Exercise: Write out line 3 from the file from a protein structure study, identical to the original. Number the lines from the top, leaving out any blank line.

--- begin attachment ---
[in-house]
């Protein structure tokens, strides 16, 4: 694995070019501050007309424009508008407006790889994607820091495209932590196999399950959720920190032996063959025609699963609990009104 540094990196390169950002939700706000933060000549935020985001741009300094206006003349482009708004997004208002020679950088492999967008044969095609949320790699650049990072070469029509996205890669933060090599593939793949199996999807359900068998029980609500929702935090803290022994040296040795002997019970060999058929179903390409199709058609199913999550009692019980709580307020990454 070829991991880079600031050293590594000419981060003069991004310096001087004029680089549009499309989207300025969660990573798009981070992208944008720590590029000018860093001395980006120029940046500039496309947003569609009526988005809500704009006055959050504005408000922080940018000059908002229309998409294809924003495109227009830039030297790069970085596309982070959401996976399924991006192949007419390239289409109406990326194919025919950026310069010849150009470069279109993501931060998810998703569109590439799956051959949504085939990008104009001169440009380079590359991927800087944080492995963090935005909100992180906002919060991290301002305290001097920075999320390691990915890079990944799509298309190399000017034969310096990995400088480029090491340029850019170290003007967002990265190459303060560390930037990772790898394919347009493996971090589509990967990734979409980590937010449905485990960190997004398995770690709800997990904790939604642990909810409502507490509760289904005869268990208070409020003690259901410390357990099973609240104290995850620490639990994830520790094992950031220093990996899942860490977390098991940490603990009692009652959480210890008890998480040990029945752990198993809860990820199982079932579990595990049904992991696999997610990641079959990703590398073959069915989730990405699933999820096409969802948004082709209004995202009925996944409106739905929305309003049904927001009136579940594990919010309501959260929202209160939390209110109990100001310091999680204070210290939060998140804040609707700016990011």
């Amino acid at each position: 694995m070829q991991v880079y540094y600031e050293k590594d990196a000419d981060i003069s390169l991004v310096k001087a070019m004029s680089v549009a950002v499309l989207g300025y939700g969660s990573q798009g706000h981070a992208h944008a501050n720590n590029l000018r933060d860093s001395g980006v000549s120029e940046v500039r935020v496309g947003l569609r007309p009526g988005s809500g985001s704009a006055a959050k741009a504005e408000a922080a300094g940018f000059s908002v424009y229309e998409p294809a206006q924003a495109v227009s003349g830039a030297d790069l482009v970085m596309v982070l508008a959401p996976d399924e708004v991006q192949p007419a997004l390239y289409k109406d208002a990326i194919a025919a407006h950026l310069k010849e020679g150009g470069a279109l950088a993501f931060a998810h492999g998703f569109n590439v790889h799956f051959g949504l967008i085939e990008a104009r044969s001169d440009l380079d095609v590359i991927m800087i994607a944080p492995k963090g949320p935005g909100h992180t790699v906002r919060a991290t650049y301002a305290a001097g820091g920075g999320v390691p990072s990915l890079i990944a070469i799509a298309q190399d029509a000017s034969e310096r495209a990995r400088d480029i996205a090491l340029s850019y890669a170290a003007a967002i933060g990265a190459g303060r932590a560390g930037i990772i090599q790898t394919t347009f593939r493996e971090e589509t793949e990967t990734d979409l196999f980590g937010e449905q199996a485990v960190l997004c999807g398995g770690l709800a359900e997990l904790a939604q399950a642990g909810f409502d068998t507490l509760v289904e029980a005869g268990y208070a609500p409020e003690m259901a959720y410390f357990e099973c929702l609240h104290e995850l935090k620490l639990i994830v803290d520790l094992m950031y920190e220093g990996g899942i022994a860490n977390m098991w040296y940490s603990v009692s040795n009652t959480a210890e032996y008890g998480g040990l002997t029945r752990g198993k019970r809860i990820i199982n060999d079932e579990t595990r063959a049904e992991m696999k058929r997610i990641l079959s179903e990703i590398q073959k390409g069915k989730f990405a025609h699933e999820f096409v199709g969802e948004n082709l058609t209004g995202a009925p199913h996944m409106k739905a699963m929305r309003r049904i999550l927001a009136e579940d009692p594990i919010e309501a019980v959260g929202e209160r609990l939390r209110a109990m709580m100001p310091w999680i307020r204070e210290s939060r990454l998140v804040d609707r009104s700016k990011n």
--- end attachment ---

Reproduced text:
């Amino acid at each position: 694995m070829q991991v880079y540094y600031e050293k590594d990196a000419d981060i003069s390169l991004v310096k001087a070019m004029s680089v549009a950002v499309l989207g300025y939700g969660s990573q798009g706000h981070a992208h944008a501050n720590n590029l000018r933060d860093s001395g980006v000549s120029e940046v500039r935020v496309g947003l569609r007309p009526g988005s809500g985001s704009a006055a959050k741009a504005e408000a922080a300094g940018f000059s908002v424009y229309e998409p294809a206006q924003a495109v227009s003349g830039a030297d790069l482009v970085m596309v982070l508008a959401p996976d399924e708004v991006q192949p007419a997004l390239y289409k109406d208002a990326i194919a025919a407006h950026l310069k010849e020679g150009g470069a279109l950088a993501f931060a998810h492999g998703f569109n590439v790889h799956f051959g949504l967008i085939e990008a104009r044969s001169d440009l380079d095609v590359i991927m800087i994607a944080p492995k963090g949320p935005g909100h992180t790699v906002r919060a991290t650049y301002a305290a001097g820091g920075g999320v390691p990072s990915l890079i990944a070469i799509a298309q190399d029509a000017s034969e310096r495209a990995r400088d480029i996205a090491l340029s850019y890669a170290a003007a967002i933060g990265a190459g303060r932590a560390g930037i990772i090599q790898t394919t347009f593939r493996e971090e589509t793949e990967t990734d979409l196999f980590g937010e449905q199996a485990v960190l997004c999807g398995g770690l709800a359900e997990l904790a939604q399950a642990g909810f409502d068998t507490l509760v289904e029980a005869g268990y208070a609500p409020e003690m259901a959720y410390f357990e099973c929702l609240h104290e995850l935090k620490l639990i994830v803290d520790l094992m950031y920190e220093g990996g899942i022994a860490n977390m098991w040296y940490s603990v009692s040795n009652t959480a210890e032996y008890g998480g040990l002997t029945r752990g198993k019970r809860i990820i199982n060999d079932e579990t595990r063959a049904e992991m696999k058929r997610i990641l079959s179903e990703i590398q073959k390409g069915k989730f990405a025609h699933e999820f096409v199709g969802e948004n082709l058609t209004g995202a009925p199913h996944m409106k739905a699963m929305r309003r049904i999550l927001a009136e579940d009692p594990i919010e309501a019980v959260g929202e209160r609990l939390r209110a109990m709580m100001p310091w999680i307020r204070e210290s939060r990454l998140v804040d609707r009104s700016k990011n």